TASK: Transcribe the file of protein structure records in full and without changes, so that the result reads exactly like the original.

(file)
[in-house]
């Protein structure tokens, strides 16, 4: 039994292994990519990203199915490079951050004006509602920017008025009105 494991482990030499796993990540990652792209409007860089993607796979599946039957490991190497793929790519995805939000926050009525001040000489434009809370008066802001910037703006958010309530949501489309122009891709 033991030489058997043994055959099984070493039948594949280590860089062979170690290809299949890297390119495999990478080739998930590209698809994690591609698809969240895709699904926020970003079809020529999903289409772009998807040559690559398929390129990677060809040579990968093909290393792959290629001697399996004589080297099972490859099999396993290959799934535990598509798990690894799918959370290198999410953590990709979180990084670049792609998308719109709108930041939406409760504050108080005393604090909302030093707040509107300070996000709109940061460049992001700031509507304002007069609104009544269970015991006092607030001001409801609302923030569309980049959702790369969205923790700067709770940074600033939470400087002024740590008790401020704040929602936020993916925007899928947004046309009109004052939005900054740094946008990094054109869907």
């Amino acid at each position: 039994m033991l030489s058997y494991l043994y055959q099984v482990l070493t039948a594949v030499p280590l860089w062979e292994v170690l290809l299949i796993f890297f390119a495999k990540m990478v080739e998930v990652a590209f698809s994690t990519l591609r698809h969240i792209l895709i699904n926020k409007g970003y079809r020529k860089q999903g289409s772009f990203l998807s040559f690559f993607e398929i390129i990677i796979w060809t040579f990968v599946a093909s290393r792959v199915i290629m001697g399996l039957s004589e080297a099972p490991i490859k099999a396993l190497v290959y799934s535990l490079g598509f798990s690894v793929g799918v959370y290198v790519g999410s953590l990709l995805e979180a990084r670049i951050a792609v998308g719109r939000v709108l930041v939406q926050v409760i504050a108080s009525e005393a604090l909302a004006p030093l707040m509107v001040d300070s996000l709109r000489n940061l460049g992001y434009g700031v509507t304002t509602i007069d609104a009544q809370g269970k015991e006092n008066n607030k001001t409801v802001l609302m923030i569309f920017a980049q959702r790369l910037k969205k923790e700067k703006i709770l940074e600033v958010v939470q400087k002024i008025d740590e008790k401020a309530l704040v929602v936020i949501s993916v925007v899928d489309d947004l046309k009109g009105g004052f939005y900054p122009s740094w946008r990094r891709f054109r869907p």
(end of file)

[in-house]
């Protein structure tokens, strides 16, 4: 039994292994990519990203199915490079951050004006509602920017008025009105 494991482990030499796993990540990652792209409007860089993607796979599946039957490991190497793929790519995805939000926050009525001040000489434009809370008066802001910037703006958010309530949501489309122009891709 033991030489058997043994055959099984070493039948594949280590860089062979170690290809299949890297390119495999990478080739998930590209698809994690591609698809969240895709699904926020970003079809020529999903289409772009998807040559690559398929390129990677060809040579990968093909290393792959290629001697399996004589080297099972490859099999396993290959799934535990598509798990690894799918959370290198999410953590990709979180990084670049792609998308719109709108930041939406409760504050108080005393604090909302030093707040509107300070996000709109940061460049992001700031509507304002007069609104009544269970015991006092607030001001409801609302923030569309980049959702790369969205923790700067709770940074600033939470400087002024740590008790401020704040929602936020993916925007899928947004046309009109004052939005900054740094946008990094054109869907």
């Amino acid at each position: 039994m033991l030489s058997y494991l043994y055959q099984v482990l070493t039948a594949v030499p280590l860089w062979e292994v170690l290809l299949i796993f890297f390119a495999k990540m990478v080739e998930v990652a590209f698809s994690t990519l591609r698809h969240i792209l895709i699904n926020k409007g970003y079809r020529k860089q999903g289409s772009f990203l998807s040559f690559f993607e398929i390129i990677i796979w060809t040579f990968v599946a093909s290393r792959v199915i290629m001697g399996l039957s004589e080297a099972p490991i490859k099999a396993l190497v290959y799934s535990l490079g598509f798990s690894v793929g799918v959370y290198v790519g999410s953590l990709l995805e979180a990084r670049i951050a792609v998308g719109r939000v709108l930041v939406q926050v409760i504050a108080s009525e005393a604090l909302a004006p030093l707040m509107v001040d300070s996000l709109r000489n940061l460049g992001y434009g700031v509507t304002t509602i007069d609104a009544q809370g269970k015991e006092n008066n607030k001001t409801v802001l609302m923030i569309f920017a980049q959702r790369l910037k969205k923790e700067k703006i709770l940074e600033v958010v939470q400087k002024i008025d740590e008790k401020a309530l704040v929602v936020i949501s993916v925007v899928d489309d947004l046309k009109g009105g004052f939005y900054p122009s740094w946008r990094r891709f054109r869907p």